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Israel marks national day of mourning after Mount Meron tragedy

Flags were lowered to half-staff in Israel on May 2, as the country honored the 45 people who perished in the Mount Meron stampede on April 30.
A projection of an Israeli flag flying before lit candles is displayed on the Old City walls of Jerusalem, as Israel declares a national day of mourning for victims of a stampede during the Lag Ba'Omer holiday at Mount Meron, May 2, 2021,

Israel marked a national day of mourning on May 2, honoring the 45 people who perished early on April 30 in a stampede on Mount Meron. The tragedy happened during the Lag Ba'Omer religious festivities, in the country’s deadliest-ever civilian disaster. Among the dead were over a dozen children and teenagers. Victims include Israelis and also nationals from the United States, Canada and Argentina.

More than 100,000 people had attended the annual Lag Ba'Omer gathering, which traditionally includes visits to the graveside of sage Rabbi Shimon Bar Yochai on Mount Meron and massive bonfires on the mountainside. Police is currently investigating the circumstances of the tragedy.

Prime Minister Benjamin Netanyahu had declared a day of mourning during a visit to the scene on April 30, after the victims and the wounded were evacuated. On May 2, he visited the injured at the Rambam Hospital in Haifa.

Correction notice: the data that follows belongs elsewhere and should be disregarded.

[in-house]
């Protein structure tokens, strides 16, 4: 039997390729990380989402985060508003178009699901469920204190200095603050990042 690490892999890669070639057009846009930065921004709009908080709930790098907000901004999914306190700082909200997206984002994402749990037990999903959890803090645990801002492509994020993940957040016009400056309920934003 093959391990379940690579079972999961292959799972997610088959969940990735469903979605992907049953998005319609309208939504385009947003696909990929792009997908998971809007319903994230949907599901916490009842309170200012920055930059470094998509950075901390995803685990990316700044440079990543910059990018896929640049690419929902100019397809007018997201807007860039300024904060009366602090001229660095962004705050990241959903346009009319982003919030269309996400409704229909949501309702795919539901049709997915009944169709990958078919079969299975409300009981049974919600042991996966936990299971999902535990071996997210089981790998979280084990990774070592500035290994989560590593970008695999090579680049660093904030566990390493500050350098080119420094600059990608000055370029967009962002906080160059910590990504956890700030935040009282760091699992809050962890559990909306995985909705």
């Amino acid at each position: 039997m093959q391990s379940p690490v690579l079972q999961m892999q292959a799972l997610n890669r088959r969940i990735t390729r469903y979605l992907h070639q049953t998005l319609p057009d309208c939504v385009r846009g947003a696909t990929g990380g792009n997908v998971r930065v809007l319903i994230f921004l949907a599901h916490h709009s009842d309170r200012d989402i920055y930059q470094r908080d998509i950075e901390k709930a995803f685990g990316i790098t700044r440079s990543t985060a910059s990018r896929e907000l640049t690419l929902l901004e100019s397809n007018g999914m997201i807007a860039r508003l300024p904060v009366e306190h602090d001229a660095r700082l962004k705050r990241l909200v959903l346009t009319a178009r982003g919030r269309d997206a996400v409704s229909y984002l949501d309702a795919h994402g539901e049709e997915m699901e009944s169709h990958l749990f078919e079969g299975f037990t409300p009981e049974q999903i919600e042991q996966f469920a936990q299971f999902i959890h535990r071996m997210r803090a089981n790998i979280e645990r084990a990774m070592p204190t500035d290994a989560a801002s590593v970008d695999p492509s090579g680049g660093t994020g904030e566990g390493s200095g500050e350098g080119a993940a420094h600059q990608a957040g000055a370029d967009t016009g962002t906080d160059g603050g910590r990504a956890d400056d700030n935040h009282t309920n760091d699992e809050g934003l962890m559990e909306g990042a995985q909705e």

In a sign of mourning, flags were lowered to half-staff at the Knesset, at President Reuven Rivlin’s official residence and at Israeli embassies across the globe. Special memorial ceremonies were conducted at the Knesset and army bases. Concerts and sports events were postponed.

During his visit May 2 to the Institute for Forensic Medicine at Abu Kabir, Rivlin acknowledged the pressure and difficulties in rapidly identifying the victims. Jewish tradition calls for burying the dead as soon as possible. Still, with so many victims, not all could be identified immediately in order to be buried on Friday, before the Sabbath commenced. Some of the victims were buried the same day, while others were buried on Saturday night, after the Sabbath ended.

Rivlin said, "It is hard to grasp the pain of the families who during the Sabbath did not know the fate of their loved ones [as identification of the bodies and funerals were halted]. The institute’s staff understood the tremendous sensitivity of any delays in burials, for which we gratefully thank them. … I call on medical, rescue, emergency and pathology teams and volunteers: If you were part of dealing with this awful tragedy, take the time to process this traumatic experience and to recover from it."

Israel received condolence messages from many world leaders, including Palestinian President Mahmoud Abbas, and several Arab countries. The Foreign Ministry said it had also received condolences from countries with which Israel does not have diplomatic ties. In a letter to Rivlin, Abbas expressed his sorrow “for the tragedy that claimed the lives of dozens of victims.” He added, “We are praying for the victims and hope for the recovery of those injured.”

Jordan’s King Abdullah called Rivlin and offered his condolences. Bahraini Foreign Minister Abdullatif Bin Rashid Al Zayani sent a letter to Foreign Minister Gabi Ashkenazi, expressing his sadness over the "terrible tragedy at Mount Meron, which claimed the lives of 45 people." 

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